|Fred Byron Moore, Junior was born in Olustee, Oklahoma in 1927, but lived most of his life in Sherman, Texas. After graduating from Sherman High School in 1945, Fred enlisted in the US Navy to serve his country in World War II. In early 1946, he found employment at the Quaker Oats Company where he met and fell in love with Betty Claire Graham. They were married in the First Baptist Church of Sherman, Texas on January 1, 1947. They used to joke that their wedding took 2 years to complete, because they started the ceremony at 11:45 p.m. and finished at 12:05 a.m. They remained married until his untimely death. Fred and Betty have three children, Danny Joe, Deborah Kaye and Samuel Aubrey.
In 1955, Fred went to work for the Federal Credit Union Bureau, and traveled throughout Texas, Louisiana, Arkansas and Oklahoma. In 1960, he decided to answer God’s call to become a minister in the Southern Baptist denomination. He went back to college at LSU to finish his undergraduate degree and finally graduated in 1963 with a BS in General Studies.
The family then moved to New Orleans so Fred could attend the New Orleans Baptist Theological Seminary. He attended classes during the day and worked nights as a motel clerk. He also performed occasionally as a preacher in churches in Louisiana and Mississippi. Fred graduated with his Master of Arts in Divinity and moved the family to his first, full-time pastorate at the Waterproof Baptist Church in Waterproof, Louisiana. This rural community was just up-river from Natchez, Mississippi.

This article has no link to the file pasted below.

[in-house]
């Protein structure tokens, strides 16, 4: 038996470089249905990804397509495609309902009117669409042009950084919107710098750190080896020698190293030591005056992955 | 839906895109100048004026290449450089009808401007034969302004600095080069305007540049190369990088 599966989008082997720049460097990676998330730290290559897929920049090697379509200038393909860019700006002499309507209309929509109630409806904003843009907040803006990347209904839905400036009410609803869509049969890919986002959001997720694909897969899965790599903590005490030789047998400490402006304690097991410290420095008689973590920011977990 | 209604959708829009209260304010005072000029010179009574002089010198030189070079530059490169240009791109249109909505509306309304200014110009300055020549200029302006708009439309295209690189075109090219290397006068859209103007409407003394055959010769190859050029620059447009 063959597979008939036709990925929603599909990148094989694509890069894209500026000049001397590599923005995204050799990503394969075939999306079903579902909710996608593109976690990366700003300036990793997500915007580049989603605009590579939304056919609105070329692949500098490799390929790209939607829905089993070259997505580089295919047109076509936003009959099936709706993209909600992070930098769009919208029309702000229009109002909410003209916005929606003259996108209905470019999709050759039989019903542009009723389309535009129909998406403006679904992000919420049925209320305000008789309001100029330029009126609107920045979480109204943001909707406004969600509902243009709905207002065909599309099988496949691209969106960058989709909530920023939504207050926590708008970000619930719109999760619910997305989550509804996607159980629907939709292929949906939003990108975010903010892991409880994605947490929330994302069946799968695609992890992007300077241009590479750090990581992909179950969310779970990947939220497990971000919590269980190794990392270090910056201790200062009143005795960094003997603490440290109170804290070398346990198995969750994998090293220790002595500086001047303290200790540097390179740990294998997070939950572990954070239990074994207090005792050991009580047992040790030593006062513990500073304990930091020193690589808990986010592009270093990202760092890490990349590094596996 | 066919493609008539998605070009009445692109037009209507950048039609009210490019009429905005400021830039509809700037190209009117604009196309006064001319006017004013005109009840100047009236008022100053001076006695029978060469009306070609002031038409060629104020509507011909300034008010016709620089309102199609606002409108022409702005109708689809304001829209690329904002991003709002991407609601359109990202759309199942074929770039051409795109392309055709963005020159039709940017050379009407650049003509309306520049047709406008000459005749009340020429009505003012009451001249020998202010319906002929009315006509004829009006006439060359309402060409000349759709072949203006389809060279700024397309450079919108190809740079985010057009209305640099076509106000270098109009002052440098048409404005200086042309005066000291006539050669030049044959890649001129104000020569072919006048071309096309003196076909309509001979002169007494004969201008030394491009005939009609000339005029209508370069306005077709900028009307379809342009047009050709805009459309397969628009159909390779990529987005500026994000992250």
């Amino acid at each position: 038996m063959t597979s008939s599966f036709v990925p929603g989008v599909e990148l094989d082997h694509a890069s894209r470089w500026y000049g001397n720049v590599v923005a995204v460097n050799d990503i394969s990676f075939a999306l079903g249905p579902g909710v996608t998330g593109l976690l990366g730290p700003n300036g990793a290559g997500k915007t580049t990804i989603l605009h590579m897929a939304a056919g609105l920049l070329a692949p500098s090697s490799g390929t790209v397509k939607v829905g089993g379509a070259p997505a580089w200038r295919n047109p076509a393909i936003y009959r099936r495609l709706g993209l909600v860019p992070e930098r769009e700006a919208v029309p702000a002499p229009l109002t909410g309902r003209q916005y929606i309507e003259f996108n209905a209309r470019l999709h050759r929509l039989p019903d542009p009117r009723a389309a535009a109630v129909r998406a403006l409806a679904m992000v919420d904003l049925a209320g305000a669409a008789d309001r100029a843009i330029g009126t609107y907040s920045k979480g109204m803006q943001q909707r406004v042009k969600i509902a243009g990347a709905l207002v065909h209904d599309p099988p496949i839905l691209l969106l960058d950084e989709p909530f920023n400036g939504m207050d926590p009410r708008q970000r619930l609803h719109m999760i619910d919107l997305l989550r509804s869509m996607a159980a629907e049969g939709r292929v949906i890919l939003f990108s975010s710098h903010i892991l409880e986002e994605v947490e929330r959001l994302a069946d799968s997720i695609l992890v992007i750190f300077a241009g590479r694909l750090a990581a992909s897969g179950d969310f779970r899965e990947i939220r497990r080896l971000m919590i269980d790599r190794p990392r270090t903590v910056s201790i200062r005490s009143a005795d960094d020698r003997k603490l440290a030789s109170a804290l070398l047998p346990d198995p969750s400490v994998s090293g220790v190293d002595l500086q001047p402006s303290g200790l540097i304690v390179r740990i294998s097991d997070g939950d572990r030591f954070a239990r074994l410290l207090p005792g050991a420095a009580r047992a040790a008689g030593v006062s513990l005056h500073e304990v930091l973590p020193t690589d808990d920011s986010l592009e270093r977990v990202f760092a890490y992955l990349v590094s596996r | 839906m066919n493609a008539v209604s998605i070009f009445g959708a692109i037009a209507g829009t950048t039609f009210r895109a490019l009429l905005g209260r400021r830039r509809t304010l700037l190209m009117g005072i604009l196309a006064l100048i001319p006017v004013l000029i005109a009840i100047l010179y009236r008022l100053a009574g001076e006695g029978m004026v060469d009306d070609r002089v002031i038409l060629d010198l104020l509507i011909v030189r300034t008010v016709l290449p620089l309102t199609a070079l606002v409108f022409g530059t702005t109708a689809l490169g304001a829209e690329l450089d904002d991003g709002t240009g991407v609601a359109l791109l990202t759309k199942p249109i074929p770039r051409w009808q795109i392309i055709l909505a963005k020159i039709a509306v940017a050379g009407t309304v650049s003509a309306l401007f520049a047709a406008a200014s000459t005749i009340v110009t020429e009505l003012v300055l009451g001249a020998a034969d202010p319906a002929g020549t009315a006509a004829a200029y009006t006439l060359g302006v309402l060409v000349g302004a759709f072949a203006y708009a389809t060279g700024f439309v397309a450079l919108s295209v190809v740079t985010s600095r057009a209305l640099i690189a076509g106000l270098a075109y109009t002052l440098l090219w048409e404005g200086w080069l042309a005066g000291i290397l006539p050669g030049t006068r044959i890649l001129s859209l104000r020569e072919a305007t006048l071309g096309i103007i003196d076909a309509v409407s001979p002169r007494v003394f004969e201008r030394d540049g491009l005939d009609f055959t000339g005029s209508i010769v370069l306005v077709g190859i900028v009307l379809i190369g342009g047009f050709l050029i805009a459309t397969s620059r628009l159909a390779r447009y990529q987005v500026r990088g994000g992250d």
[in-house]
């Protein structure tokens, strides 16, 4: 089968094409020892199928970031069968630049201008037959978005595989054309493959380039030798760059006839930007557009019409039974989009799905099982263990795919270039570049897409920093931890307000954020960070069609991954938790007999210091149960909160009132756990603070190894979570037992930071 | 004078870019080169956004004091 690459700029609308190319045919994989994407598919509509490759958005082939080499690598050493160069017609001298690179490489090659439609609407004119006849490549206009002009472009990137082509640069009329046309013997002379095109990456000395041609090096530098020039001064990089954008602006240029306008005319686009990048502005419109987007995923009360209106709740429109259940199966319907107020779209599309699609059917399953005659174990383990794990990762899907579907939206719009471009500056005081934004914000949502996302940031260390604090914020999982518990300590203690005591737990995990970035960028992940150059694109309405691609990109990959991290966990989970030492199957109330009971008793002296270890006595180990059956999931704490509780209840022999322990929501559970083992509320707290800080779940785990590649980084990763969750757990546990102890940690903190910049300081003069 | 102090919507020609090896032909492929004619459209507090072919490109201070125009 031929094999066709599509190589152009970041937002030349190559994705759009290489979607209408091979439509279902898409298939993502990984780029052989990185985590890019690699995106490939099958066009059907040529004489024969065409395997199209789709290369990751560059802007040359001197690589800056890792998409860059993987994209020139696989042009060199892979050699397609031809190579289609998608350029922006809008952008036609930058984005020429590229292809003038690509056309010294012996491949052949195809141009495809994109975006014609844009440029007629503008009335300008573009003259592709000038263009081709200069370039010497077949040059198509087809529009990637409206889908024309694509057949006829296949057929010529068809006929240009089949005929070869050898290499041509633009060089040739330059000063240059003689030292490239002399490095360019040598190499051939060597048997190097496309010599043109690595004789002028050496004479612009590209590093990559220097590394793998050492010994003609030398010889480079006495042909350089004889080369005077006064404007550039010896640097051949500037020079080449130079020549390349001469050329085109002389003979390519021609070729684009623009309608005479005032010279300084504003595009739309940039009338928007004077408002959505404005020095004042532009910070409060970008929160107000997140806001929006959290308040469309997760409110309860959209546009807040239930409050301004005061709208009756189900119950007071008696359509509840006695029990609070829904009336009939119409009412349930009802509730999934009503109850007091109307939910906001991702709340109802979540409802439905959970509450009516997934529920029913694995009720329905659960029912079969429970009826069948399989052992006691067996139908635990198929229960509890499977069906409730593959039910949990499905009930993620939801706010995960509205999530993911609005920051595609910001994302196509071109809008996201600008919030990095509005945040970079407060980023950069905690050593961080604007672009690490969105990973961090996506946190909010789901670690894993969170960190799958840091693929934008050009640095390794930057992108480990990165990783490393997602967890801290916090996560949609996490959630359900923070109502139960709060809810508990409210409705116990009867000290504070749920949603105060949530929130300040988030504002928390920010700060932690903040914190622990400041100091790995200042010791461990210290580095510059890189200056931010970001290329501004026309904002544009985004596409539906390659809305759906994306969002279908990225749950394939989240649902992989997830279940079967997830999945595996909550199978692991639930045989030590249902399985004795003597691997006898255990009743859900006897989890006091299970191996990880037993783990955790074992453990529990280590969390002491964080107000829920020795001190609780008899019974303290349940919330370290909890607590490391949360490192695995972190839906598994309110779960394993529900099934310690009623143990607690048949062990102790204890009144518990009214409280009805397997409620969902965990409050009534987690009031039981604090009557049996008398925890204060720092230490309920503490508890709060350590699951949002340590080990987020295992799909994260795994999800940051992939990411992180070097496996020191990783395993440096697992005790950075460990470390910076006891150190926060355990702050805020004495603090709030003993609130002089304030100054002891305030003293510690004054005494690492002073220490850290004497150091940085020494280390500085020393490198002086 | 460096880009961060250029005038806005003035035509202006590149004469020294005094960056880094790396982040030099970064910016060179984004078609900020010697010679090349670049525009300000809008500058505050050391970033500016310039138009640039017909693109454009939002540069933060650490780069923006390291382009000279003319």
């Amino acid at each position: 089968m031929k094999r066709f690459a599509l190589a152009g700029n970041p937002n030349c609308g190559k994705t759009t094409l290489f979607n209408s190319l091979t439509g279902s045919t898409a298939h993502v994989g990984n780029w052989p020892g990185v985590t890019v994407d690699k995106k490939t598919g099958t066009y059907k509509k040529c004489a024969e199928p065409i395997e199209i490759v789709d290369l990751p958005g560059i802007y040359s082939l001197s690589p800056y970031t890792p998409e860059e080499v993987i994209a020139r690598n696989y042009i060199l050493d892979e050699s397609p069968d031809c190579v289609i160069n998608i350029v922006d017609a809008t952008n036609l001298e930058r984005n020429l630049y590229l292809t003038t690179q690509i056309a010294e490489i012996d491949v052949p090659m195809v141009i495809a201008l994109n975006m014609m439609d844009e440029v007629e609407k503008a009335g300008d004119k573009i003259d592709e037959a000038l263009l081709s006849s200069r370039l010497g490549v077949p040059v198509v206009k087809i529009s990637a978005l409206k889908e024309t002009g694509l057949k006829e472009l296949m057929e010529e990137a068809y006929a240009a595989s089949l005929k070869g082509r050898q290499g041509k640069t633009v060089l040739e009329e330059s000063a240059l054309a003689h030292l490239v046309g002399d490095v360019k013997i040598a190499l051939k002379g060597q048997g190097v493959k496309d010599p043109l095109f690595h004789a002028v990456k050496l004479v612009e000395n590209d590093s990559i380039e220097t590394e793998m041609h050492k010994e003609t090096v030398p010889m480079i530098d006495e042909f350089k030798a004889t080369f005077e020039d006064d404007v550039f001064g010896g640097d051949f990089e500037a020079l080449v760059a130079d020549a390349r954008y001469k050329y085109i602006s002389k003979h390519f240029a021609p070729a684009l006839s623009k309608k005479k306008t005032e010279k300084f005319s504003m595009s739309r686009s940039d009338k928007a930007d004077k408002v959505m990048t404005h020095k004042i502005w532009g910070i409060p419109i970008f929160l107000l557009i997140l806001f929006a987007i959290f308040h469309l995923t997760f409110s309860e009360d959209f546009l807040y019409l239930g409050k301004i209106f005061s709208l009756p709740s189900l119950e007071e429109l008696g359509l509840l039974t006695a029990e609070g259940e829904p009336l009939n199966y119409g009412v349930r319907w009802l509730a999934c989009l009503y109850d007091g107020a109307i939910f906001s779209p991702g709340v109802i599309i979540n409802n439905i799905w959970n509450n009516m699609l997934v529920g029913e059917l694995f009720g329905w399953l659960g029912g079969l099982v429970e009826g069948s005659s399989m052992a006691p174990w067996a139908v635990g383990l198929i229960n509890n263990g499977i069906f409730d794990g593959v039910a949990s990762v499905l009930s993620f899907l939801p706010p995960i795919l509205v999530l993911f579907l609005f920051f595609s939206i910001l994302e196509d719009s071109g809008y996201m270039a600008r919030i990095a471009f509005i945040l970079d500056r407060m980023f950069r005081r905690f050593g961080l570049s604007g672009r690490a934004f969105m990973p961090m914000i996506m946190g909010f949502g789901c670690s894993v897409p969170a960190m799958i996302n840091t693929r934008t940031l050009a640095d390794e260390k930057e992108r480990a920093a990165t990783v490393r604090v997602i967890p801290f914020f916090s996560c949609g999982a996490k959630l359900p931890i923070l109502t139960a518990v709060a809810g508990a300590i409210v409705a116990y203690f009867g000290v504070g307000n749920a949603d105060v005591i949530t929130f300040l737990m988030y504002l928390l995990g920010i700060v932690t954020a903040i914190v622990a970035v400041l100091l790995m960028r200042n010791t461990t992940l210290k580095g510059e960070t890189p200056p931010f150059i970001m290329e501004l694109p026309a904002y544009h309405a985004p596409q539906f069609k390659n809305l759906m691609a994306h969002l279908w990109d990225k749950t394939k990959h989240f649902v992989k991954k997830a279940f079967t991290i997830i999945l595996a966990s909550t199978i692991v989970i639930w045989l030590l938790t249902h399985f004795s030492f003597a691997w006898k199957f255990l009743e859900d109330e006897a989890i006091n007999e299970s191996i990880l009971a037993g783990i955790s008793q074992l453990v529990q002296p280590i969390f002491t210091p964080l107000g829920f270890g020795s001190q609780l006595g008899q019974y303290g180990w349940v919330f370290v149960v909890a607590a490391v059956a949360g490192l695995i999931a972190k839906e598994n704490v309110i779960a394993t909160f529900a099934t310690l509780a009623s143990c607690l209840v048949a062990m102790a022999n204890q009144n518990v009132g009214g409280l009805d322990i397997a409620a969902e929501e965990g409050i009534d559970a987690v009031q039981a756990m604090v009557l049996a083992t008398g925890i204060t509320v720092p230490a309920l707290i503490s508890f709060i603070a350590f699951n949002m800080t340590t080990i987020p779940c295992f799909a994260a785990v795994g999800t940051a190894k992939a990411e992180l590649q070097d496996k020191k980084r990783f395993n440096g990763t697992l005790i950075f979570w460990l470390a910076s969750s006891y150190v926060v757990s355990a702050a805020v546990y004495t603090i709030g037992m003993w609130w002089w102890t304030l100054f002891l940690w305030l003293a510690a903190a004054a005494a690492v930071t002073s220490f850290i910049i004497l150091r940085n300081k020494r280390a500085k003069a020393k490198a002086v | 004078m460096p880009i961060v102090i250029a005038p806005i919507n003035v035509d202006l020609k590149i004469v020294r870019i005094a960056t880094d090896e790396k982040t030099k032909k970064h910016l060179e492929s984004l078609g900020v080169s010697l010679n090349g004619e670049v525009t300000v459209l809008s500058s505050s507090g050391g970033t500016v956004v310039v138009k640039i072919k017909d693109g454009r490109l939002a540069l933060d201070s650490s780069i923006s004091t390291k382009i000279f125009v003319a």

From 1966 to 1971, Fred served as pastor of the New Zion Baptist church in Kentwood, Louisiana. This was during the height of the school integration and race relations controversies. He took the position that the church services should be open to both white and black Christians. Unfortunately, the local Ku Klux Klan did not look favorably upon that position. They tried to intimidate him to change his position. For example, they stole his air conditioning unit from his church office and warned him that he would suffer more than heat from the temperature if he didn’t change his non-discriminatory position. When he refused to change his mind, they blew up the family’s mailbox along the highway with an explosive device. He still refused to reverse his position. Eventually, they gave up on him and waited for him to leave for another pastorate.
Throughout the 60’s, 70’s and early 80’s, Fred served within the Southern Baptist Church. In 1982, he accepted the Lord’s ministerial calling to convert from the Southern Baptist to the United Methodist denomination. His first charge was to be the minister for four small churches in the towns of Glenmora, Forest Hill, Melder, and Hineston. In 1984 Fred and his wife Betty moved to Gueydan, Louisiana near the gulf coast. He served there as pastor for 2 years and learned to enjoy the unique pop-corn flavor of the local rice harvest. Other appointments prior to his retirement in 1997 included Walker, Friendship, Mooringsport, Oak Grove, and Kentwood-Mt. Hermon.
Following his retirement, Fred and Betty moved to the Alexandria area where he continued to provide pastoral support in the Alexandria District. Fred served Evergreen, St. Mark in Alexandria and was serving the Campi-St. Maurice charge at the time of his death in November, 2005. Fred is survived by his wife Betty, who now has Alzheimer’s disease and lives with her daughter, Deborah, and her husband, Roger Phillips. They currently reside in Ball, Louisiana across the river from Alexandria. The oldest son, Danny and his wife Nancy, live in San Antonio, Texas. The youngest son, Sam and his wife Divina, live near Seattle, Washington in the town of Steilacoom.
|Source: Louisiana Conference Journal, 2006|